A report in the Wall Street Journal this weekend shares the details of a recent Sony strategy meeting centered around the upcoming PlayStation 5. The gaming market wars are heating up with the advent of new streaming alternatives like the Google Stadia, but Sony is doubling down on hardware.
According to the Wall Stret Journal, Sony CEO Kenichiro Yoshida considers the PlayStation 5 to be a “niche product” with a core audience of more “serious” gamers supporting it. “Details when making games have become more important than ever,” Yoshida said at Sony’s market strategy meeting. Sony emphasized the PlayStation 5’s hardware specs, which will be able to handle demanding graphical effects like ray tracing to create more immersive gaming environments.
Sony’s PlayStation is the company’s “flagship consumer product,” and the console generated $12 billion in revenue and almost $3 billion in operating profit, including subscription services. Sony is aiming to continue the console line’s success with the PlayStation 5, which is speculated to release in time for the 2020 holiday season.
The thinking is that people buy a console to play high-quality games available only on that platform, not smaller games also available on smartphones.
2020 is shaping up to be packed with a lot of competition for Sony in the gaming sector. Microsoft has a slated release of holiday 2020 for its “Project Scarlett” next-generation console, and new hardware-free services like Google Stadia launching for Founders in November. Apple’s also entering the arena with their own service, dubbed Apple Arcade.
Console hardware is also coming up against some political and economic trouble with the uncertain trade conditions between the United States and China. In a joint statement from Sony, Microsoft, and Nintendo, the companies warn that among other things, a tariff on Chinese manufactured goods could cost gaming consumers an additional $840 million, and price is already a concern for potential next generation console adopters.
According to the report, despite recent cooperative agreements Sony sees Microsoft as its main competitor in the console wars, with Google posing more of a problem as internet technology improves in major markets. The report also says that Sony doesn’t see Nintendo as direct competition, as Nintendo’s demographic tends to be younger gamers while Sony targets a more mature audience.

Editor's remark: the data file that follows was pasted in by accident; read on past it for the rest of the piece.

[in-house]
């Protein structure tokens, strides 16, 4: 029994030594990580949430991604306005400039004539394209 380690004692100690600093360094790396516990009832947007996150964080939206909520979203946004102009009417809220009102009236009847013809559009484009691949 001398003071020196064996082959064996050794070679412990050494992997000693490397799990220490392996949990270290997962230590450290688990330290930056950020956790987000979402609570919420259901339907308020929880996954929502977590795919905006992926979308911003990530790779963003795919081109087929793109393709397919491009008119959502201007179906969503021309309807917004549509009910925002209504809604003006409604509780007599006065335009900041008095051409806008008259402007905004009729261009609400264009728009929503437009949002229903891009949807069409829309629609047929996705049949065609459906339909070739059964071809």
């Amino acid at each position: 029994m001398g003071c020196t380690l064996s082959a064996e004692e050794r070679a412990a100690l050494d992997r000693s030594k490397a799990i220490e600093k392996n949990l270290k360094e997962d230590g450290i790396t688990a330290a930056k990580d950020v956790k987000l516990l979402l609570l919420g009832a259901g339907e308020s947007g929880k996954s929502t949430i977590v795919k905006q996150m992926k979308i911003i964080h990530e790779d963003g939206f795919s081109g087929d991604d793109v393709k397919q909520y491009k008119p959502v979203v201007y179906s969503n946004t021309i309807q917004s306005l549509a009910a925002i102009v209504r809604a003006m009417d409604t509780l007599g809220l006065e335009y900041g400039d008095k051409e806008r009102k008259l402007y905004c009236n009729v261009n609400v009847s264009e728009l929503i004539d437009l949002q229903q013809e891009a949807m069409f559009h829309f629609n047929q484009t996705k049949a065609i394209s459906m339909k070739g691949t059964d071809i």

Sony’s latest market strategy is less interested in overall sales, opting to focus more on “devoted fans who buy big budget titles.” The Wall Street Journal specifically mentions Red Dead Redemption and Fallout, two franchises that have expanded (with some hiccups) into the massively multiplayer online category.
The report’s source at Sony says the company “believes people buy a video game console to play graphics-heavy games.”
To satisfy these expectations for big-budget titles and high performance console hardware, Sony will court larger software developers and publishers in an effort to snag exclusives for the PlayStation 5. Smaller game companies feel “snubbed” by Sony, who will not be supporting indie game developers at the Tokyo Game Show this September. Nintendo, in contrast, will be there showcasing small developers.
Sony believes that a high performance console will still be a required part of playing the most demanding games, while maintaining a stable experience. Cloud services are dependent on solid internet connections, but a console doesn’t have to be.
Sony CEO Yoshida described the fifth console in the PlayStation lineup as “dramatically increasing the graphics-rendering speed” and added that the change “clearly demonstrates why it makes sense to have a next-generation console.”
Sony is also interested in making more big-budget games in its in-house development studios. Sony is confident that the popularity of the console will keep small and independent companies developing for the PlayStation 5.